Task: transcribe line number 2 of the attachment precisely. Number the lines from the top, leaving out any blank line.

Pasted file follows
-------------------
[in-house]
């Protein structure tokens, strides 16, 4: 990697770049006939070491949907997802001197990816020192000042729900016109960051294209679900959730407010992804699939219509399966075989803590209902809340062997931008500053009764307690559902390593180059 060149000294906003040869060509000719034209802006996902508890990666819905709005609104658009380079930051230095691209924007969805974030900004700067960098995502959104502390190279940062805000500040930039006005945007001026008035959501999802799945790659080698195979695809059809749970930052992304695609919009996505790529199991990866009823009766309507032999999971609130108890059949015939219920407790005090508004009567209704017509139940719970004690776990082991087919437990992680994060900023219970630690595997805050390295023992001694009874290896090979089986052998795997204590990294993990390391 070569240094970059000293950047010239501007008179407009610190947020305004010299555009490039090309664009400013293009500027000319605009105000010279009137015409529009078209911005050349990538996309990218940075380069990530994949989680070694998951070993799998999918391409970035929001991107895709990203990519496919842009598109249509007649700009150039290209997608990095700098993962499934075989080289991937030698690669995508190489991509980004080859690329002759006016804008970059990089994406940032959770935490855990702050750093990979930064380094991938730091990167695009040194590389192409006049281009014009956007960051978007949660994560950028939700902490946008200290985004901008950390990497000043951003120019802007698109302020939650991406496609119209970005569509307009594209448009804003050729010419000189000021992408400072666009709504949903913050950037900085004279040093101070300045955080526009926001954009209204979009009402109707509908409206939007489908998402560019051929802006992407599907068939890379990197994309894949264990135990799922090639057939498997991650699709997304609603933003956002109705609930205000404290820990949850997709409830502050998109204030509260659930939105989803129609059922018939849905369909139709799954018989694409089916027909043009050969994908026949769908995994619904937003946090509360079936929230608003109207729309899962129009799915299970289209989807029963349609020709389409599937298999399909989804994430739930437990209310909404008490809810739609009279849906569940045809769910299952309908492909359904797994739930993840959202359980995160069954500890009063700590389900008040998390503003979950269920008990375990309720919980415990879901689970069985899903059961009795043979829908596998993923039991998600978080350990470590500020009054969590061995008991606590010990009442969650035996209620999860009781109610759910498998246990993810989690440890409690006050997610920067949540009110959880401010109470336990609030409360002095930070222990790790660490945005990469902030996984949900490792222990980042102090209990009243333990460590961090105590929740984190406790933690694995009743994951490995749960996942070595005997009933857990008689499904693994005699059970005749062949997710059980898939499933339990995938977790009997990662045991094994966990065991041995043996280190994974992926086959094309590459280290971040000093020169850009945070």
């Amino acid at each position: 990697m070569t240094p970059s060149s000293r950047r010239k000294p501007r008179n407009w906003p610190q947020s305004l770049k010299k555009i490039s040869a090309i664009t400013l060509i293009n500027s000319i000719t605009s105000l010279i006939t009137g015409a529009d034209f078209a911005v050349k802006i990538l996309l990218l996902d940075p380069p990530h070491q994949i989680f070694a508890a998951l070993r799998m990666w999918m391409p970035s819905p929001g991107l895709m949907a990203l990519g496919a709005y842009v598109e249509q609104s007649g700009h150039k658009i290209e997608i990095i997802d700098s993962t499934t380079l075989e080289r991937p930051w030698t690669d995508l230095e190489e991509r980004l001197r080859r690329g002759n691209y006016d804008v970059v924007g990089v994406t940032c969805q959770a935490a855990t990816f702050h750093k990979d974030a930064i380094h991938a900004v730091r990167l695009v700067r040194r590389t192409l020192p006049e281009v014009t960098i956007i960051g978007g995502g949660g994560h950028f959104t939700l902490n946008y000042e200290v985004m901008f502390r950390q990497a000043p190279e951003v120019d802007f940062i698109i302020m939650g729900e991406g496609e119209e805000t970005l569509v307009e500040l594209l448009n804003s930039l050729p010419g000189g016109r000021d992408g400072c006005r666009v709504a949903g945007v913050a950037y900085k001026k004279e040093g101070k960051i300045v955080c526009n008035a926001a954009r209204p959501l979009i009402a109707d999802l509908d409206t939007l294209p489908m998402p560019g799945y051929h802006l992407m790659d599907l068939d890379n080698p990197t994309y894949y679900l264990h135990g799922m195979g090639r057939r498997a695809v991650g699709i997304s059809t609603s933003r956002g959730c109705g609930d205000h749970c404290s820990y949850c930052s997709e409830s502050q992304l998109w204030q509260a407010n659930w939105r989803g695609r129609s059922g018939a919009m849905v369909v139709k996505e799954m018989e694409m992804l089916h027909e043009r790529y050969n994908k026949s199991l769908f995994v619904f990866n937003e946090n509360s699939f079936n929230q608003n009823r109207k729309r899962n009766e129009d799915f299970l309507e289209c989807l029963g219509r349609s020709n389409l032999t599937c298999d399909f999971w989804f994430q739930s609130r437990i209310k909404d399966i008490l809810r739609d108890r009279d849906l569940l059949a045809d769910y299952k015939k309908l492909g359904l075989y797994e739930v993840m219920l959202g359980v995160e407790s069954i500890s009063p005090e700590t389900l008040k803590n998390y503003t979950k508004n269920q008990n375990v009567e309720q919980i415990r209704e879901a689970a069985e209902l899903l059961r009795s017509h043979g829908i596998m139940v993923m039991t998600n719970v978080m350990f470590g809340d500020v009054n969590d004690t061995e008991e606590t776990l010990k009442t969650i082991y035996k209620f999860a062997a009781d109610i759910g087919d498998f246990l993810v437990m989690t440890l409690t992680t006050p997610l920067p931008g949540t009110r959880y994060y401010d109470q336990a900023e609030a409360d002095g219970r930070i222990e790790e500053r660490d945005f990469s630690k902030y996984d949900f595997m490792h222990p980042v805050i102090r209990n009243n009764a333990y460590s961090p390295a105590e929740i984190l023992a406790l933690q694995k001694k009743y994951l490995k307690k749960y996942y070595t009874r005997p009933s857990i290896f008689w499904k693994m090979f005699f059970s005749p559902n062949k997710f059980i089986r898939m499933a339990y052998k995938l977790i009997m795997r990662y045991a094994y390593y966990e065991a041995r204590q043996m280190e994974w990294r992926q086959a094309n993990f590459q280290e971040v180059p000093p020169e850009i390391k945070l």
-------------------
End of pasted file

């Protein structure tokens, strides 16, 4: 990697770049006939070491949907997802001197990816020192000042729900016109960051294209679900959730407010992804699939219509399966075989803590209902809340062997931008500053009764307690559902390593180059 060149000294906003040869060509000719034209802006996902508890990666819905709005609104658009380079930051230095691209924007969805974030900004700067960098995502959104502390190279940062805000500040930039006005945007001026008035959501999802799945790659080698195979695809059809749970930052992304695609919009996505790529199991990866009823009766309507032999999971609130108890059949015939219920407790005090508004009567209704017509139940719970004690776990082991087919437990992680994060900023219970630690595997805050390295023992001694009874290896090979089986052998795997204590990294993990390391 070569240094970059000293950047010239501007008179407009610190947020305004010299555009490039090309664009400013293009500027000319605009105000010279009137015409529009078209911005050349990538996309990218940075380069990530994949989680070694998951070993799998999918391409970035929001991107895709990203990519496919842009598109249509007649700009150039290209997608990095700098993962499934075989080289991937030698690669995508190489991509980004080859690329002759006016804008970059990089994406940032959770935490855990702050750093990979930064380094991938730091990167695009040194590389192409006049281009014009956007960051978007949660994560950028939700902490946008200290985004901008950390990497000043951003120019802007698109302020939650991406496609119209970005569509307009594209448009804003050729010419000189000021992408400072666009709504949903913050950037900085004279040093101070300045955080526009926001954009209204979009009402109707509908409206939007489908998402560019051929802006992407599907068939890379990197994309894949264990135990799922090639057939498997991650699709997304609603933003956002109705609930205000404290820990949850997709409830502050998109204030509260659930939105989803129609059922018939849905369909139709799954018989694409089916027909043009050969994908026949769908995994619904937003946090509360079936929230608003109207729309899962129009799915299970289209989807029963349609020709389409599937298999399909989804994430739930437990209310909404008490809810739609009279849906569940045809769910299952309908492909359904797994739930993840959202359980995160069954500890009063700590389900008040998390503003979950269920008990375990309720919980415990879901689970069985899903059961009795043979829908596998993923039991998600978080350990470590500020009054969590061995008991606590010990009442969650035996209620999860009781109610759910498998246990993810989690440890409690006050997610920067949540009110959880401010109470336990609030409360002095930070222990790790660490945005990469902030996984949900490792222990980042102090209990009243333990460590961090105590929740984190406790933690694995009743994951490995749960996942070595005997009933857990008689499904693994005699059970005749062949997710059980898939499933339990995938977790009997990662045991094994966990065991041995043996280190994974992926086959094309590459280290971040000093020169850009945070």